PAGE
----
Without these soldiers, warts and all, would there have been a governor in Maiduguri today? Even the governor knows the answer here is ‘No’ – particularly with Boko Haram forever stalking and eyeing the state capital. Soldiers, the dead and the living, are some people’s sons, brothers and fathers. We hear stories: the ground upon which our soldiers march in Borno scalds their feet with inexplicable treachery. It is awful and tragic that innocent civilians routinely suffer death and abduction in the north east. It is equally sad, bad, and unfortunate that the governor thought the solution to repeated terrorist attacks on his people was ‘barrel bomb’ incitement of the population against soldiers. The same governor who said that soldiers had failed his people forgot that a few days earlier he announced that his people’s security under the Buhari administration had been excellent – unlike under Jonathan. Evincing such swinging judgements and opinions has consequences. The Goodluck Jonathan online forces promptly took him on. One of them renamed him ‘Pendulum Zulum.’ You know when under the influence of gravity, a pendulum swings, oscillating back and forth. Moving from one extreme to another is never a problem for pendulums, they do it with pleasure. But why? Zulum had, before this event, been stellar in performance. He must have learnt his lessons now. An elder’s word should not lock all doors, it should always leave the right door open.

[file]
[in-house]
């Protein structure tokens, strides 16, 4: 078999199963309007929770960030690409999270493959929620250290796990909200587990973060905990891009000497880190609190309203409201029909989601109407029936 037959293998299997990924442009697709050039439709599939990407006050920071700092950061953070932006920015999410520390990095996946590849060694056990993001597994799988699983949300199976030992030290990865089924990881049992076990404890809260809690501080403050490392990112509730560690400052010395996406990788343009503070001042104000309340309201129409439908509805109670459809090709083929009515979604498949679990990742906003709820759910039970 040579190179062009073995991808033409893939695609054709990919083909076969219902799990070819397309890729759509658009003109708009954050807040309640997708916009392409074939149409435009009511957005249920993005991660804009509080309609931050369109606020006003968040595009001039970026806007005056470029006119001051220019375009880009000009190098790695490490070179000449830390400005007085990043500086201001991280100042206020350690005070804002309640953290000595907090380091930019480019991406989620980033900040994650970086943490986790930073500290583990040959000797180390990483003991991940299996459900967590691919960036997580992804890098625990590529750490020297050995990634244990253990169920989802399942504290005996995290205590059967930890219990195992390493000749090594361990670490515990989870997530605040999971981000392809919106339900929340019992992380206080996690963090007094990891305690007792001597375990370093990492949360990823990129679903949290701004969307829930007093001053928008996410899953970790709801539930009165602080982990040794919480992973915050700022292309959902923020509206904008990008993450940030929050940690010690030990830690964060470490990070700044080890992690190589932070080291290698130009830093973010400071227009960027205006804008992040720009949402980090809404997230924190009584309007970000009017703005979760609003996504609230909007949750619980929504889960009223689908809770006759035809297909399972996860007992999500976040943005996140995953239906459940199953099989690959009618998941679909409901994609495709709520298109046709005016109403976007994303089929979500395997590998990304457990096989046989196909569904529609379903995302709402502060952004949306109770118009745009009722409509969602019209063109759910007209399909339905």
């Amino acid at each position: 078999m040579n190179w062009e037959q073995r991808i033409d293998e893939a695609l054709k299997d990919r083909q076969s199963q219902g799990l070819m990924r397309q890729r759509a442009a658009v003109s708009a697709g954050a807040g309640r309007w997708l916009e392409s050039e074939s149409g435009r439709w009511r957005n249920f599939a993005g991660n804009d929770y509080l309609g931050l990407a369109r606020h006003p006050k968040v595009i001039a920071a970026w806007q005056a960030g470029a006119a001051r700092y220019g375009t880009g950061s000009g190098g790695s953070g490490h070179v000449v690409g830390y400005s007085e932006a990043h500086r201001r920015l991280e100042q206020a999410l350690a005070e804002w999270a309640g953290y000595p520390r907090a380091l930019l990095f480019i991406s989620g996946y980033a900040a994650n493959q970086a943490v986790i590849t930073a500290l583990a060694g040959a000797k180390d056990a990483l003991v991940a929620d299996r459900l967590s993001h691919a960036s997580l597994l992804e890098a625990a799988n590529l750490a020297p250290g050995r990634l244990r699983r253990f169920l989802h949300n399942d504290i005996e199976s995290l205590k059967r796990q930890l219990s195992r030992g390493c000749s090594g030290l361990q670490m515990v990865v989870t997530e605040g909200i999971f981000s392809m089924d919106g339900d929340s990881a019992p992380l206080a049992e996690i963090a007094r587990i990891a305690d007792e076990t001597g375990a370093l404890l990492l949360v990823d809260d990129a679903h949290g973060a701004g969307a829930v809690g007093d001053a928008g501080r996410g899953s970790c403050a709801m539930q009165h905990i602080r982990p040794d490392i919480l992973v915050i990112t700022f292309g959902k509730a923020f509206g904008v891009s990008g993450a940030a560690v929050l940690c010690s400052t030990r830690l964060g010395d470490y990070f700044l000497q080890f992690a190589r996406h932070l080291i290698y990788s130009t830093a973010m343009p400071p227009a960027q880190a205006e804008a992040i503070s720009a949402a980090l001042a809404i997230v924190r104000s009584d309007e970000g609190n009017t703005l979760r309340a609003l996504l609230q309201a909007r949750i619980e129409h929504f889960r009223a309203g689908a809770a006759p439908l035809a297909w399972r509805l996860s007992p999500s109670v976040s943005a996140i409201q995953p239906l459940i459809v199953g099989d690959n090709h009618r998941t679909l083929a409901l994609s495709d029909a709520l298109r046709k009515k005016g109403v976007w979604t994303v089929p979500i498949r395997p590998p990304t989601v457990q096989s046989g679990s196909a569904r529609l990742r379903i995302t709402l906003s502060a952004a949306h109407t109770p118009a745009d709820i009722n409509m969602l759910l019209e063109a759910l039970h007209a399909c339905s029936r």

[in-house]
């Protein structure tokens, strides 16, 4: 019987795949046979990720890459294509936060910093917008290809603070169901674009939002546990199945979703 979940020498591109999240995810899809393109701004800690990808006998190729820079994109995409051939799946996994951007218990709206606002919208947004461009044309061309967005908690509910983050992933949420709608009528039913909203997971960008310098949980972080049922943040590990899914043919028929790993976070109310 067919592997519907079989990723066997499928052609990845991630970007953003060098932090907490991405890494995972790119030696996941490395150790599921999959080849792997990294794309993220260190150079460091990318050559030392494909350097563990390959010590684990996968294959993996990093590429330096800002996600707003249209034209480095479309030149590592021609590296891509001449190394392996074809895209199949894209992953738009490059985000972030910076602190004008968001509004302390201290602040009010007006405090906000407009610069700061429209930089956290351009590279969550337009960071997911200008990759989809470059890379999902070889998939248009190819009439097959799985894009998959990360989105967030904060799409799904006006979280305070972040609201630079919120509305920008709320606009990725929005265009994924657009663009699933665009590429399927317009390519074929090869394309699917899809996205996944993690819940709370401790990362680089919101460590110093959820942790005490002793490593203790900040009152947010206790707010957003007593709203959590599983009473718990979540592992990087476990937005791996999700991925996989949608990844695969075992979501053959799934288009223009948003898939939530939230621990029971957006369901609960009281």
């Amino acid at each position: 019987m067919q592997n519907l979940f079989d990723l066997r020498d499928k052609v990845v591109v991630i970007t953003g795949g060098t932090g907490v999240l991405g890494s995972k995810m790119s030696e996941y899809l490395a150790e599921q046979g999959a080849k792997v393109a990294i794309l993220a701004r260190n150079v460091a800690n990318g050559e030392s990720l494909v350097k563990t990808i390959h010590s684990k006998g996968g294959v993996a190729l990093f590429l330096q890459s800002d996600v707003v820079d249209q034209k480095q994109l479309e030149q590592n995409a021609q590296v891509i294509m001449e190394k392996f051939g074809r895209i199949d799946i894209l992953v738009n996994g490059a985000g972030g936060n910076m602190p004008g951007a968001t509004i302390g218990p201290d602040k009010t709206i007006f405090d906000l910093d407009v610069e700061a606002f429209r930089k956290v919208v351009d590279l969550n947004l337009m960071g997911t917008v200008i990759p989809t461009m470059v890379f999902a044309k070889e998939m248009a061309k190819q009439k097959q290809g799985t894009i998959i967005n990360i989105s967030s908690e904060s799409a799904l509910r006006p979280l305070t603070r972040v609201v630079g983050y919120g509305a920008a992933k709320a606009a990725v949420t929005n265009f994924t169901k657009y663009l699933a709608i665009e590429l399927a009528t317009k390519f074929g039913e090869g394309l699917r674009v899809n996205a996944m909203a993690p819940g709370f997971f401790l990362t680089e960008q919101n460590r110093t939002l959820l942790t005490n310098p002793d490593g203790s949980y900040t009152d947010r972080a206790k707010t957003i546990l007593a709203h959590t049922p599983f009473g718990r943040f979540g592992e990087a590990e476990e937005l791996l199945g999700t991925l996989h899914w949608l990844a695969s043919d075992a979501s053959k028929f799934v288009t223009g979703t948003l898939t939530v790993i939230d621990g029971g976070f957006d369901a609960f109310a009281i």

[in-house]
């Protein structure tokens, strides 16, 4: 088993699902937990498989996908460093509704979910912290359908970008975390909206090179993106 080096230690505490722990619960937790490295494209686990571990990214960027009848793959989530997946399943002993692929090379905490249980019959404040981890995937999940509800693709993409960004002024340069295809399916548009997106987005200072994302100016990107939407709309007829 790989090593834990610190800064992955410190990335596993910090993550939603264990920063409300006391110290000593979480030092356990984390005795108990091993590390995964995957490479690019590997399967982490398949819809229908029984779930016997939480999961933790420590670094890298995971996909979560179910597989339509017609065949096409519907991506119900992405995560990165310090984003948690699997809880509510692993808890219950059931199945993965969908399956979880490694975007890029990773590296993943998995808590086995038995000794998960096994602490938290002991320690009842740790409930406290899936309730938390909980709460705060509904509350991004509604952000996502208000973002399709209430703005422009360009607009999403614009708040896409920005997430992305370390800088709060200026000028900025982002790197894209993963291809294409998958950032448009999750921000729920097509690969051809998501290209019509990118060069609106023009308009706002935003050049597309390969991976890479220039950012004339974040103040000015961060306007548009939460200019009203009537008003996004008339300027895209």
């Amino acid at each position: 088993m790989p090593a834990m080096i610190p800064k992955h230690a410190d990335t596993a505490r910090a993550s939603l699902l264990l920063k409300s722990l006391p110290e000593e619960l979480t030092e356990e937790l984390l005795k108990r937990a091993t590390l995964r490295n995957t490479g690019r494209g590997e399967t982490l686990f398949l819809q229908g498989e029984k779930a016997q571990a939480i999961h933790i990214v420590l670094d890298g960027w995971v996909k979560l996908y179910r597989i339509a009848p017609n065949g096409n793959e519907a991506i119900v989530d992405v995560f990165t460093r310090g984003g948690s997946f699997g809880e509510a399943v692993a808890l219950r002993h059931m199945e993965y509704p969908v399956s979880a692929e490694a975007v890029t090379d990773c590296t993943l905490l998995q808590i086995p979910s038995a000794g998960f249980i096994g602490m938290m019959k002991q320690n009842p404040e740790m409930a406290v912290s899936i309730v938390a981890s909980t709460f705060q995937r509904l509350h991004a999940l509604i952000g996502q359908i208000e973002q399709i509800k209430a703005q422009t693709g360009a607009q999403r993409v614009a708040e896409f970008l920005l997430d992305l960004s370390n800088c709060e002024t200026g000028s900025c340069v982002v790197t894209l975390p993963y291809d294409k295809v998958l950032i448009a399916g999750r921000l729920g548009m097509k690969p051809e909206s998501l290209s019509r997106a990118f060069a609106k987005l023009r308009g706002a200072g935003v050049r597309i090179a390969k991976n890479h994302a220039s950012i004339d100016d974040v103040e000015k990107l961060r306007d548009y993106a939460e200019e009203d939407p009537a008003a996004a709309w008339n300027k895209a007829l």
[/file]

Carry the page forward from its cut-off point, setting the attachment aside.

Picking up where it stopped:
Soldiers are candles in the wind – precarious, vulnerable. ‘The Honorable Absurdity of the Soldier’s Role’ is a 2003 essay by American journalist, William Pfaff. He said the soldier’s lot in life “is inherently and voluntarily a tragic role, an undertaking to offer one’s life, and to assume the right to take the lives of others.” A sensible, intelligent soldier, he said, “recognizes that the two undertakings are connected. His warrant to kill is integrally related to his willingness to die.” Which is why you hear Nigerian soldiers swear at their commission to die on land, in the air and at sea. They know and live this; their loved ones signed off on this lurking fate too. Now, when you have people who work under such conditions of “unlimited liability,” do you give them empathy or the opposite of love? When a leader publicly condemns his troops mid-battle, he strengthens the enemy. Boko Haram probably celebrated that unfortunate rant of the governor of Borno State.